Vegan, Vegetarian or Raw; here in Los Angeles meat free can be the new normal. At beWELL, we support our meat free clients and help them incorporate protein to balance blood sugar throughout the day, we just recommend they do it soy free!
Here are the scientific reasons why you should be avoiding this so called “health food”:
- Soy phytoestrogens disrupt endocrine function and have the potential to cause infertility and to promote breast cancer in adult women. Soy phytoestrogens are potent antithyroid agents that cause hypothyroidism and may cause thyroid cancer. In infants, consumption of soy formula has been linked to autoimmune thyroid disease.
- Phytic acid in soy reduces assimilation of calcium, magnesium, copper, iron and zinc. Phytic acid in soy is not neutralized by ordinary preparation methods such as soaking, sprouting and long, slow cooking. High phytate diets have caused growth problems in children.
- Vitamin B12 analogs in soy are not absorbed and actually increase the body’s requirement for B12
- Soybeans are not a complete protein. They are deficient in sulfur-containing amino acids methionine and cystine. In addition, modern processing denatures fragile lysine.
- Trypsin inhibitors in soy interfere with protein digestion and may cause pancreatic disorders. In test animals soy containing trypsin inhibitors caused stunted growth.
- Soy foods increase the body’s requirement for vitamin D.
- Soy also lacks cholesterol, likewise essential for the development of the brain and nervous system. (you need cholesterol, it doesn’t cause heart disease and we will bring you up to speed on this topic soon!)
- Soy foods have a high concentration of goitrogens which block production of thyroid hormone
- Processing of soy protein results in the formation of toxic lysinoalanine and highly carcinogenic nitrosamines, fragile proteins are denatured during high temperature processing to make soy protein isolate and textured vegetable protein.
- Free glutamic acid or MSG, a potent neurotoxin, is formed during soy food processing and additional amounts are added to many soy foods.
- Soy foods contain high levels of aluminum which is toxic to the nervous system and the kidneys.
- Soy isoflavones are phyto-endocrine disrupters. At dietary levels, they can prevent ovulation and stimulate the growth of cancer cells. Eating as little as 30 grams (about 4 tablespoons) of soy per day can result in hypothyroidism with symptoms of lethargy, constipation, weight gain and fatigue.
- Archer Daniels Midland (ADM) recently withdrew its application to the FDA for GRAS status (“generally regarded at safe”)for soy isoflavones following an outpouring of protest from the scientific community. The FDA never approved GRAS status for soy protein isolate because of concern regarding the presence of toxins and carcinogens in processed soy.
Approved Soy Products:
This list is not meant to scare you or make you feel quilty about the quantity of soy lattes you have ingested over the years. We are here to educate you so that you can make decisions about protecting yourself and your family moving forward. That being said, the only soy with health benefits is organic soy that has been properly fermented. After a long fermentation process, the phytate and “anti-nutrient” levels of soybeans are reduced, and their beneficial properties become available to your digestive system.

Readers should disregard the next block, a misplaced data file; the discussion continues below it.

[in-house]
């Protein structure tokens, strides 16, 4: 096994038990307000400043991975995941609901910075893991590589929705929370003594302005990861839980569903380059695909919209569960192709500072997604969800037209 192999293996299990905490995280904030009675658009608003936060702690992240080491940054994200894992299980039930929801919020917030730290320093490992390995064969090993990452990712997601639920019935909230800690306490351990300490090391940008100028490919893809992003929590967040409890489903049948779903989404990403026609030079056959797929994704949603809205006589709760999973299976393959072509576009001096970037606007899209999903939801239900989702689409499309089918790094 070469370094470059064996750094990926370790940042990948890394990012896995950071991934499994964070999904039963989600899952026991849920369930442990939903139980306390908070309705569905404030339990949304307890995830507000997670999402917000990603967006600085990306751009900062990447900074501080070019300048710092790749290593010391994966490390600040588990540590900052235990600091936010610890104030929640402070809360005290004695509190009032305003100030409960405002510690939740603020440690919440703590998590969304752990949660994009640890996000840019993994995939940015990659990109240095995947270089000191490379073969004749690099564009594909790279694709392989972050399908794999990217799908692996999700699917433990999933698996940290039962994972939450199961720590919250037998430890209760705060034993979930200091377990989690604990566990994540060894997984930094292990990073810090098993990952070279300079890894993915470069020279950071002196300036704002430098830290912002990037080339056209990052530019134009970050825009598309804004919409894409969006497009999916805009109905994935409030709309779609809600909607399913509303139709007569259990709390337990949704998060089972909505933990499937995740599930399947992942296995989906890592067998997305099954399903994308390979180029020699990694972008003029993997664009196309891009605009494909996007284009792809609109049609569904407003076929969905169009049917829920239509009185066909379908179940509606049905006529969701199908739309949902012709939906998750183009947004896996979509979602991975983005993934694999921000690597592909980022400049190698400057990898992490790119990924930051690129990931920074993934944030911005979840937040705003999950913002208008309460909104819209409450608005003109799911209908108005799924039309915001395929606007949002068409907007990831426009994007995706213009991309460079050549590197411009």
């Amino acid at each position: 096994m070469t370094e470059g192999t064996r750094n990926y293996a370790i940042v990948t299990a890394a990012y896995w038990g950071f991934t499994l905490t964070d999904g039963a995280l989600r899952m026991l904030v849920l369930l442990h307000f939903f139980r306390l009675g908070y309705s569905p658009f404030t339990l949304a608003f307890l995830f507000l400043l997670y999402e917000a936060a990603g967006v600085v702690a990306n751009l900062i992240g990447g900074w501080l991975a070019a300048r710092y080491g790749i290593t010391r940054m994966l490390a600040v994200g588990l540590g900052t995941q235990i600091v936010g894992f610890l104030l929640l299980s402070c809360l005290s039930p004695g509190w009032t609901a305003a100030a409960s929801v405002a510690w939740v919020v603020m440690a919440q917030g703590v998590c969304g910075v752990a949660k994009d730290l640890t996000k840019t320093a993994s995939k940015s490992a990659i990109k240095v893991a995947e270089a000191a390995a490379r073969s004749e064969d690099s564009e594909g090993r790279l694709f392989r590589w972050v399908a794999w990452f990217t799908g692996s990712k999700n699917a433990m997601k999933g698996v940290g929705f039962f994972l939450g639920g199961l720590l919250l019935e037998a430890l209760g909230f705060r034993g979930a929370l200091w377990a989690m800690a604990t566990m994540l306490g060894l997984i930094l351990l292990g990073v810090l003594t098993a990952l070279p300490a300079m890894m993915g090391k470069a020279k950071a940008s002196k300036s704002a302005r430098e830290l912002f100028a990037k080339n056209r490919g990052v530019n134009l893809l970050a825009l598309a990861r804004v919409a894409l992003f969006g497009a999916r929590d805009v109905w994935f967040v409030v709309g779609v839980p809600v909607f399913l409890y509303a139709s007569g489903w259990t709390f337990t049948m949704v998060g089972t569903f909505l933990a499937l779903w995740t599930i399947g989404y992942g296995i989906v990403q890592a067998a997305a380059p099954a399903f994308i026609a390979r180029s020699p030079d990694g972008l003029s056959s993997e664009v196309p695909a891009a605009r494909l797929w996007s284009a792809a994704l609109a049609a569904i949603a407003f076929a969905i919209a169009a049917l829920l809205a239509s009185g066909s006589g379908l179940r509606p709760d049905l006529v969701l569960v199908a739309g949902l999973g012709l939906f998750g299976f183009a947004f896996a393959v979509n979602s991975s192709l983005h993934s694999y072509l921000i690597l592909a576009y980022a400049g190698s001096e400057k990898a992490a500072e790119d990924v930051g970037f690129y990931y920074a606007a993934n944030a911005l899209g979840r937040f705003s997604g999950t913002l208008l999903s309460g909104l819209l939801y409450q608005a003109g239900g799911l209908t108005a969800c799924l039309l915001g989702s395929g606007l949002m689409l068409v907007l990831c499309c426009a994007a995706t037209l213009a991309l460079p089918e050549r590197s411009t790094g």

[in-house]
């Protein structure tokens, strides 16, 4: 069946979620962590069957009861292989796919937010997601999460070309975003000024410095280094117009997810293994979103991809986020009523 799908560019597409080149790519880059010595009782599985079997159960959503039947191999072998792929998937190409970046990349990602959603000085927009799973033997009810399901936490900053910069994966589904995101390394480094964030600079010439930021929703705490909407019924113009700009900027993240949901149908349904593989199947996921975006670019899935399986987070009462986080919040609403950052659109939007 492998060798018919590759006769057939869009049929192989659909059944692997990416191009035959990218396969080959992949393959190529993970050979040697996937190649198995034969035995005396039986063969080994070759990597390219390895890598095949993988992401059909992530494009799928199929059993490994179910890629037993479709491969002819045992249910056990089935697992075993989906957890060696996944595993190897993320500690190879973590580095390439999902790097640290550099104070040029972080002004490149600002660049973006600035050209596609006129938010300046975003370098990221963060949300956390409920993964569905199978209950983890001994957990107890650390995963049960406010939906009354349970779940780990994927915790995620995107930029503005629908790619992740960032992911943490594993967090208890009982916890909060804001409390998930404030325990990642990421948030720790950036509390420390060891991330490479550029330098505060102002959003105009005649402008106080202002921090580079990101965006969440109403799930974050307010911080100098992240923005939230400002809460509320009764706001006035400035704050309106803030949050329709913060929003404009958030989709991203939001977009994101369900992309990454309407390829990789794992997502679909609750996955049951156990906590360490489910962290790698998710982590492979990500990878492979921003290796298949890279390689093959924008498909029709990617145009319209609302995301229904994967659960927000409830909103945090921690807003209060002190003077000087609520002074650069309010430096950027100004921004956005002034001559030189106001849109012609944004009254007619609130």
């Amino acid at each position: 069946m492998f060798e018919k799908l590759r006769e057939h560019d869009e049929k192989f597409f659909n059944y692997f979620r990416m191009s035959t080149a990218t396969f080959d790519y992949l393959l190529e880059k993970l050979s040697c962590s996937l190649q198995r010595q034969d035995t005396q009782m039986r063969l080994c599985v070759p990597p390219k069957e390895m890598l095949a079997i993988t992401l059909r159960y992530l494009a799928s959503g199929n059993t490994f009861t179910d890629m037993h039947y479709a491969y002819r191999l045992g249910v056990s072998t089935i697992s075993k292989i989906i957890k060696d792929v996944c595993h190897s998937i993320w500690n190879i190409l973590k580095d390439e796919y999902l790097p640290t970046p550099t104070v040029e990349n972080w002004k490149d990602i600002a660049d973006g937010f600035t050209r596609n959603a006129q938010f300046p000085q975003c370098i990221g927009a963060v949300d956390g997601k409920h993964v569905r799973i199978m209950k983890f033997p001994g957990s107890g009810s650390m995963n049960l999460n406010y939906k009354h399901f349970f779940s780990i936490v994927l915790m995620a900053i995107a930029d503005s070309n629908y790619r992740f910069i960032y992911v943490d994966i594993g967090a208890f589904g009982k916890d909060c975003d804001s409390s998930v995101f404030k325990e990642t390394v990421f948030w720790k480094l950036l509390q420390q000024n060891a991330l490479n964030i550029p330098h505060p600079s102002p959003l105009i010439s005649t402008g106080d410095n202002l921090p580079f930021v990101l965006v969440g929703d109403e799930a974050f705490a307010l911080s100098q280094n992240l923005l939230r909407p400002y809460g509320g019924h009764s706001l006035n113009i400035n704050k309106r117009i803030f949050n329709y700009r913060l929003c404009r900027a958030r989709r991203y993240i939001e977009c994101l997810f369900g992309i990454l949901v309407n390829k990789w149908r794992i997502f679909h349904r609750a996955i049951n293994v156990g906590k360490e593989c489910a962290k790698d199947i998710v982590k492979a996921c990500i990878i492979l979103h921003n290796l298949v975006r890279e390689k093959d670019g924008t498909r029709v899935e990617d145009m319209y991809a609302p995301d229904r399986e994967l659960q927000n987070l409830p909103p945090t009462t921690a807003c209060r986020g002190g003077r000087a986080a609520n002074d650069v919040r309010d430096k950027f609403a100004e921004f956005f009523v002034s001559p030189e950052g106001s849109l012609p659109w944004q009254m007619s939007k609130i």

Here is the beWELL list of soy approved products:
- Tamari, which is traditionally made by fermenting soybeans, salt (This is a gluten free Soy Sauce, soy sauce is also fermented properly, Brags Aminos is organic but not fermented, replace brags with Tamari)
- Miso, a fermented soybean paste with a salty, buttery texture (commonly used in miso soup).
- Natto, fermented soybeans with a sticky texture and strong, cheese-like flavor.
- Tempeh a fermented soybean cake with a firm texture and nutty, mushroom-like flavor.
Now that you are versed on the good, the bad and the ugly, lets talk about the elephant in the room, Soy Lecithin. (No, we aren’t here to take away your dark chocolate.)
Lets just get to the facts:
- Lecithin is used as an emulsifier and is a mixture between phospholipids and oil (normally 35% soybean oil and 16% phosphatidylcholine)
- Good news; Phosphatidylcholine is good for you; a brain food found in eggs and liver.
- Bad news; to make soy lecithin, soybean oil is extracted from the raw soybeans using a chemical solvent (hexane).
- The FDA doesn’t regulate the amount of hexane residue in food products, but they do in pharmaceuticals.
- Total pesticide residues in crude soy oil are around 400ppb on average.
- Most soy grown in the US is genetically modified, so unless the label says ‘organic soy lecithin,’ it probably came from a genetically modified soybean.
- Soy lecithin normally makes up no more than 1% of processed foods.
Our recommendation is to avoid soy products most of the time. Enjoy your sushi with a little tamari and if you are craving miso soup, purchase the organic miso paste and make your own full of fresh veggies sans tofu. Please don’t feed your kids chickn’ fingers and tofu sticks, its GMO and taxiing on thier entire system and yours. If you include tempeh as your form of vegetarian protein be aware you need to supplement with forms of methionine, cystine and lysine. A little dark chocolate that contains soy lecithin is not the end of the world; you are getting more of a chemical toxic load from running the smoggy streets of LA and applying your red carpet ready makeup. That being said if you eating processed bars and consider yourself a cracker junkie, you are probably overdoing the soy lecithin and raw chocolates can be found SL free.
Be Well. Be Beautiful. Be YOU!